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Gethin Chamberlain who claimed in the ‘Guardian’ (UK) that thirteen women had been found with their throats cut, on a tip-off from a UN source he later confessed was unreliable. No correction was published.

In a pamphlet on ‘The Parliamentary System of Government’ that was published during the Second World War, the British academic Sir Ernest Barker wrote that ‘One of the great principles which the genius of France has contributed to civilization is the principle of national sovereignty’. The last few years have taught us much about this principle, and the need to be perpetually vigilant about those who seek to erode it.

In this regard I had assumed during the last couple of years that I would someday write an account of the manner in which Sri Lanka managed to maintain both its sovereignty and its unity, against all odds as it now seems. I had thought there was plenty of time to do this but, given the recent pronouncements of the Secretary General of the United Nations, who seems to feel that, provided he is talking only about his own personal predilections, he does not need to abide strictly by the UN Charter, it may be useful now to run through the various threats we have recently overcome. We need to be aware that these threats may continue in the short term, and it would help to be aware of the various directions from which efforts to control us may arise.

There are in essence five sources of threats to our sovereignty, apart of course from the major threat from terrorism. Sadly the rump of the terrorist forces will do their best in the next few months to rouse those sources, so we need to bring into the public domain the ways in which they have operated. Read the rest of this entry »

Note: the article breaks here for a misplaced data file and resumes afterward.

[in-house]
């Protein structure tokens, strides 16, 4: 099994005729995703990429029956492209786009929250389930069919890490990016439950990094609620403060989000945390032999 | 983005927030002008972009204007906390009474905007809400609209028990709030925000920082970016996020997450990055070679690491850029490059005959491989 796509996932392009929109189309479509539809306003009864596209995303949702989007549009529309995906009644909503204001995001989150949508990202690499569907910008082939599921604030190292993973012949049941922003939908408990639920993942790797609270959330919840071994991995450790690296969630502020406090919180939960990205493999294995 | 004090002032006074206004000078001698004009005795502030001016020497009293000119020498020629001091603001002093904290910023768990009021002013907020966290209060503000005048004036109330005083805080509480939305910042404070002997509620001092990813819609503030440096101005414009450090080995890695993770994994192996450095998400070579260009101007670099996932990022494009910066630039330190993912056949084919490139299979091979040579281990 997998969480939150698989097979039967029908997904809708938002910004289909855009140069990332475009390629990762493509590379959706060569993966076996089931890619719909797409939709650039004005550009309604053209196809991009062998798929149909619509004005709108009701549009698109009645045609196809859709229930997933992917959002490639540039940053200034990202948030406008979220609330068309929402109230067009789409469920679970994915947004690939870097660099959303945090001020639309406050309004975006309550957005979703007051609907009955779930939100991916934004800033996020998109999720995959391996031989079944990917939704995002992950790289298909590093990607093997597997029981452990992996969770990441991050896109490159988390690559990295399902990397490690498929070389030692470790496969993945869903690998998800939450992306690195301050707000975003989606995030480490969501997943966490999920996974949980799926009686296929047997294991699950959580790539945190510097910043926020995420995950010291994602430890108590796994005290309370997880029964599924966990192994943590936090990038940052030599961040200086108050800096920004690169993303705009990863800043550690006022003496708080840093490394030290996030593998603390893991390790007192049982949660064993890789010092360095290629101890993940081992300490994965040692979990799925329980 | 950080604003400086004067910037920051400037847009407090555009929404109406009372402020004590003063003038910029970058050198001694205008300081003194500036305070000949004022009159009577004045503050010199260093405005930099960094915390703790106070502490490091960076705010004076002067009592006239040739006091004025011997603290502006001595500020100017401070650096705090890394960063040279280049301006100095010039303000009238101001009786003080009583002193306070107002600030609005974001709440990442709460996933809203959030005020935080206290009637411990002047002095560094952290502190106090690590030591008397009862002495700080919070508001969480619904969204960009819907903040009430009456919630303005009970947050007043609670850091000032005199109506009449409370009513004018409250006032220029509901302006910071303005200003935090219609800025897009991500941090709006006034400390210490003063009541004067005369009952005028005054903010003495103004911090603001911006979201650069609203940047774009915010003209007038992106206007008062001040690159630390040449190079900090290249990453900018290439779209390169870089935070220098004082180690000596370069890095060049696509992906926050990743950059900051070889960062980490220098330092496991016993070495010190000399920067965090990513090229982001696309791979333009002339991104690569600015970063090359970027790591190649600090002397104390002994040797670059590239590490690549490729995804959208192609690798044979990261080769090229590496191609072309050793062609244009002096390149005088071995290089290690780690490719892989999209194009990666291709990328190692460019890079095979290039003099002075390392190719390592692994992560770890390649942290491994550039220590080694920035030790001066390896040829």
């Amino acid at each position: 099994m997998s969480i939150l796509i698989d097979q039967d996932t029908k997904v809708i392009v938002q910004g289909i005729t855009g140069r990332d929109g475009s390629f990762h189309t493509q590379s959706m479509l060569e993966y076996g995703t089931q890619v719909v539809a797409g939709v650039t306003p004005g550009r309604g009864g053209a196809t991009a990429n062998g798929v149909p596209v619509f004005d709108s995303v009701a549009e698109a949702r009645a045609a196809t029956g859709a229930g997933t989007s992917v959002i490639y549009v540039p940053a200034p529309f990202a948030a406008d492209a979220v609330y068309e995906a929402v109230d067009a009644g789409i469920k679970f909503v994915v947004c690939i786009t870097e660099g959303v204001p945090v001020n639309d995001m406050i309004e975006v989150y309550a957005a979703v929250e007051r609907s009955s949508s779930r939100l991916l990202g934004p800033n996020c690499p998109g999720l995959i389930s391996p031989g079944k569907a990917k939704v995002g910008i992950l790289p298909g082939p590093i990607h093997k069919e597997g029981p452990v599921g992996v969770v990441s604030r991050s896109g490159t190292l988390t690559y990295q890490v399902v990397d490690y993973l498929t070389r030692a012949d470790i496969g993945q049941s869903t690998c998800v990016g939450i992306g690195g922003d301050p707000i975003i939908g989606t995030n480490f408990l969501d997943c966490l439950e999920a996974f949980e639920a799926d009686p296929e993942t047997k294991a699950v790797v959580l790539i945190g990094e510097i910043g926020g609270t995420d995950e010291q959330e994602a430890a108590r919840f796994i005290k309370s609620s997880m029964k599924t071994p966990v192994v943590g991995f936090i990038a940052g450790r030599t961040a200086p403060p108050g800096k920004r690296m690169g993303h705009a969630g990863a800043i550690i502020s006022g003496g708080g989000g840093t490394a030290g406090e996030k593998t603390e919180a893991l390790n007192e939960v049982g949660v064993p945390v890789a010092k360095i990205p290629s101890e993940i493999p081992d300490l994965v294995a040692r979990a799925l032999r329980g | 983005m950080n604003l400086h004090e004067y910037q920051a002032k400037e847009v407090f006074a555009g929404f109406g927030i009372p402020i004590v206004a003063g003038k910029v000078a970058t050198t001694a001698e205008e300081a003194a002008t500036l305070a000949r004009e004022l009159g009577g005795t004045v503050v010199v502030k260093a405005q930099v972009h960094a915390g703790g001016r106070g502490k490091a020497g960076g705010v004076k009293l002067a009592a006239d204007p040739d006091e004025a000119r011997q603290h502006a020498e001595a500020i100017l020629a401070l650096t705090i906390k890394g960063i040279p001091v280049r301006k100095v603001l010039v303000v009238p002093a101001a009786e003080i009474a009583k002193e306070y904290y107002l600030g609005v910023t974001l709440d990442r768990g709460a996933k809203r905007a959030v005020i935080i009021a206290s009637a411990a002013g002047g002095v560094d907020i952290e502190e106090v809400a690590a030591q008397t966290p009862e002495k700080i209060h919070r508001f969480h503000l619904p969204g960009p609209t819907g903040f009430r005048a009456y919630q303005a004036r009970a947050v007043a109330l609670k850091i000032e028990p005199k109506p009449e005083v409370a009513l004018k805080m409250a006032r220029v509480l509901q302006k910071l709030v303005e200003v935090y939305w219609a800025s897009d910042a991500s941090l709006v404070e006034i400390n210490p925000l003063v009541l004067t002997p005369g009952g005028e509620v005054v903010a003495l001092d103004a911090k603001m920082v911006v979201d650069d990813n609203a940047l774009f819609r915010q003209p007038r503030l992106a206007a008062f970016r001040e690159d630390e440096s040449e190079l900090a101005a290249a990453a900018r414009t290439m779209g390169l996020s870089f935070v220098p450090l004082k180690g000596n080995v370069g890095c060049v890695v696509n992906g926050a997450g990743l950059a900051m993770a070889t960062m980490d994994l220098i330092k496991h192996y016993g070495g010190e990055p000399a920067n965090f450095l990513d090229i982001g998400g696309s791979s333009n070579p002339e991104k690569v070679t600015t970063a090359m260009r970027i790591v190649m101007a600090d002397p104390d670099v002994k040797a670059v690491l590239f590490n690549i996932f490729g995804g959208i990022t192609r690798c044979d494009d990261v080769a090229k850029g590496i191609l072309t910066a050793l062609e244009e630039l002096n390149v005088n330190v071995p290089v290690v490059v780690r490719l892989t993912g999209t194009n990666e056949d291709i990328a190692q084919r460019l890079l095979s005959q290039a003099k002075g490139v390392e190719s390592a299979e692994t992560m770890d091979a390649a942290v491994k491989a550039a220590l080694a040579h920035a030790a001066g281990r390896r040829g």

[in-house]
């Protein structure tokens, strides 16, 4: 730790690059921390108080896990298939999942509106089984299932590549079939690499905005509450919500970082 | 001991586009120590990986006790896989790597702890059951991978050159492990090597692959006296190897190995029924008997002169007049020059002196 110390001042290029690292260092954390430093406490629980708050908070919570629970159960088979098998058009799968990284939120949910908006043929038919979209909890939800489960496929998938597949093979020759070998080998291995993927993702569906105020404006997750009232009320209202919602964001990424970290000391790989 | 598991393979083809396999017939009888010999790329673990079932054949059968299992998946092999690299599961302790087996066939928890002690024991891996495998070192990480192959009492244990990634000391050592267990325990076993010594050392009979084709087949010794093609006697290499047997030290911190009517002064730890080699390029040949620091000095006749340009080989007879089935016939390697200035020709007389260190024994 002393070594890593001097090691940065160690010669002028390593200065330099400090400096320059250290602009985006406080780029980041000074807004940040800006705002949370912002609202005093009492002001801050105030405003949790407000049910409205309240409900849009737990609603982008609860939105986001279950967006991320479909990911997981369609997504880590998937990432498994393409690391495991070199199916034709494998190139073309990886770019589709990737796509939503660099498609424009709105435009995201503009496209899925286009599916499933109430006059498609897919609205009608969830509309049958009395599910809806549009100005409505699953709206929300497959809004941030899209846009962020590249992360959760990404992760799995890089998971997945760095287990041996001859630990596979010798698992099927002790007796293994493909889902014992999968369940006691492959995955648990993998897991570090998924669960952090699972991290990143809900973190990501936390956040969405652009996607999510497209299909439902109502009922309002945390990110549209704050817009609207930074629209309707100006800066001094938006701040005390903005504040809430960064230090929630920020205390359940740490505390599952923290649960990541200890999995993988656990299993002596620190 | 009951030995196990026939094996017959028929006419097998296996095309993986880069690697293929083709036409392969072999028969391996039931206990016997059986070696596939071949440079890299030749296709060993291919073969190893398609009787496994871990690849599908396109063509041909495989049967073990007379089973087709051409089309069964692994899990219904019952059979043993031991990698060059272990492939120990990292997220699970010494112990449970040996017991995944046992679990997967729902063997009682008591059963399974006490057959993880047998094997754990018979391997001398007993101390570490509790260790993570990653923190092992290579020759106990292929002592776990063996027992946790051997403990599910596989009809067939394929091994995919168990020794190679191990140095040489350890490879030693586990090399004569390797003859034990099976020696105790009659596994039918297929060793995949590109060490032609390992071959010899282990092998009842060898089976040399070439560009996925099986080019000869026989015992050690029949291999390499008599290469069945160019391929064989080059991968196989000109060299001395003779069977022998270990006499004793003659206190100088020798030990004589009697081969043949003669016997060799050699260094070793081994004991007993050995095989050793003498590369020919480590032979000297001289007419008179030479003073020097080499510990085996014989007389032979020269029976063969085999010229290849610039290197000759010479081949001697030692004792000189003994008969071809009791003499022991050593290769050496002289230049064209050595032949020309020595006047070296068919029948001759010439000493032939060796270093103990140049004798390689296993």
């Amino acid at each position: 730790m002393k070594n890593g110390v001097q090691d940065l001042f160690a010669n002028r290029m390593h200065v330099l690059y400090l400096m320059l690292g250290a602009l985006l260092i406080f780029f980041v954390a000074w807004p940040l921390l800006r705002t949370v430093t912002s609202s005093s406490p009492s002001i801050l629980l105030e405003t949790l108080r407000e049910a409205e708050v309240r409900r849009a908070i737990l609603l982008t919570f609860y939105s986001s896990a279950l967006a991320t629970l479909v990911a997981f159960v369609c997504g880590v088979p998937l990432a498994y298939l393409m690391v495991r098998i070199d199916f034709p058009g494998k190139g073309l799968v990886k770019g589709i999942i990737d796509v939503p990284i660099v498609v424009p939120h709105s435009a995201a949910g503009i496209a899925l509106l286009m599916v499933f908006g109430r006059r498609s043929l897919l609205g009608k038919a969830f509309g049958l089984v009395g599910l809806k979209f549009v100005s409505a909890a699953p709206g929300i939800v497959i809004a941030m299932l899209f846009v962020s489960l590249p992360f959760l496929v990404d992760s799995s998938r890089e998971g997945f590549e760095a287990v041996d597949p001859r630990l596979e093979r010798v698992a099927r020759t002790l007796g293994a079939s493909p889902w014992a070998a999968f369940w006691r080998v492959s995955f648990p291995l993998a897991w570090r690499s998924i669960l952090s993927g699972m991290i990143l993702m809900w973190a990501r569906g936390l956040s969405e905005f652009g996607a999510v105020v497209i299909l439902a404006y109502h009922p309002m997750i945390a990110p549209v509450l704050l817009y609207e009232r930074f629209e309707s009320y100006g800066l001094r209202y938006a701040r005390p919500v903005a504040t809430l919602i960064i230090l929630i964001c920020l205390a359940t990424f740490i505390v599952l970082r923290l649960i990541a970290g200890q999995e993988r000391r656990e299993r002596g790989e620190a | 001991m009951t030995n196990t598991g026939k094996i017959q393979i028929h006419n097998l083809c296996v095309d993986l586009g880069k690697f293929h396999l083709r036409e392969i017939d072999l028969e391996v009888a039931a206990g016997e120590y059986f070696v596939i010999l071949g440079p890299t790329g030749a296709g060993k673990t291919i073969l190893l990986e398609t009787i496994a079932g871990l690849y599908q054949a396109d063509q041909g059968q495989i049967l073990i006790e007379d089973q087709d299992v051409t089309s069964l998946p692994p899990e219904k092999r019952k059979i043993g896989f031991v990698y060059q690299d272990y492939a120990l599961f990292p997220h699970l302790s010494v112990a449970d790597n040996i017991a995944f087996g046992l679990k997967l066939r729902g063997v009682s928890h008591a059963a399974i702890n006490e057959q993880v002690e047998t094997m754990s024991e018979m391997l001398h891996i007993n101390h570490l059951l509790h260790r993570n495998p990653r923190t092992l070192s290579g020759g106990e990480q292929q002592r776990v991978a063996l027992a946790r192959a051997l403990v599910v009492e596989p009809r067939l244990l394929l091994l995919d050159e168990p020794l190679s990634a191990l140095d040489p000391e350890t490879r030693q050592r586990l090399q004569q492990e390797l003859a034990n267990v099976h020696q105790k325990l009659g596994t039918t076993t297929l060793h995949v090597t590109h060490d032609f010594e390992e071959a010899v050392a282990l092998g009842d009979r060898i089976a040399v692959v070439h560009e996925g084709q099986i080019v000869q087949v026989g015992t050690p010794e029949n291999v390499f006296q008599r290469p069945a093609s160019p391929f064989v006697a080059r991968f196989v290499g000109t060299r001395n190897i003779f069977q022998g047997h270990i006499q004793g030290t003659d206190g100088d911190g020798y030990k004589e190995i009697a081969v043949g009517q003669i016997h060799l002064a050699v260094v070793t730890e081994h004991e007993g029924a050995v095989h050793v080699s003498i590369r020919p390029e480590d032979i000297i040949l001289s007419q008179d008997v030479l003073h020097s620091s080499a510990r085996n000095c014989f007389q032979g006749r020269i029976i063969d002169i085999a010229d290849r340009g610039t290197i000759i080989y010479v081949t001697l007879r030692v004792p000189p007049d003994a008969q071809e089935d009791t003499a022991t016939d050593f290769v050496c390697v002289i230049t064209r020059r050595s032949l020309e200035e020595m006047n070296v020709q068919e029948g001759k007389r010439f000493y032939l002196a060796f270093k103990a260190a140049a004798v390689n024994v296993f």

Former Sri Lankan president Chandrika Bandaranaike Kumaratunga

One of the more frequent critiques of the government with regard to what is characterized as Human Rights relates to the 17th Amendment to the Constitution. It is claimed that the failure to fully implement that Amendment makes clear the authoritarian inclinations of the current government.

Not entirely surprisingly, this criticism has figured large in the attacks on the government made by the current opposition. Thus it seems to feature as one of the principal concerns of the European Union, which had been sedulously advised by the opposition with regard to human rights problems in Sri Lanka.

What the opposition failed to mention was that, while in power themselves, it never occurred to them to criticize a system which bestowed unbridled power on the Presidency. When President Jayewardene appointed first his personal lawyer to be Chief Justice, and then passed over the most senior judge on the Supreme Court because he refused to hand over an open letter of resignation, that was seen as a necessary characteristic of strong leadership.

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Rajiva Wijesinha

March 2010
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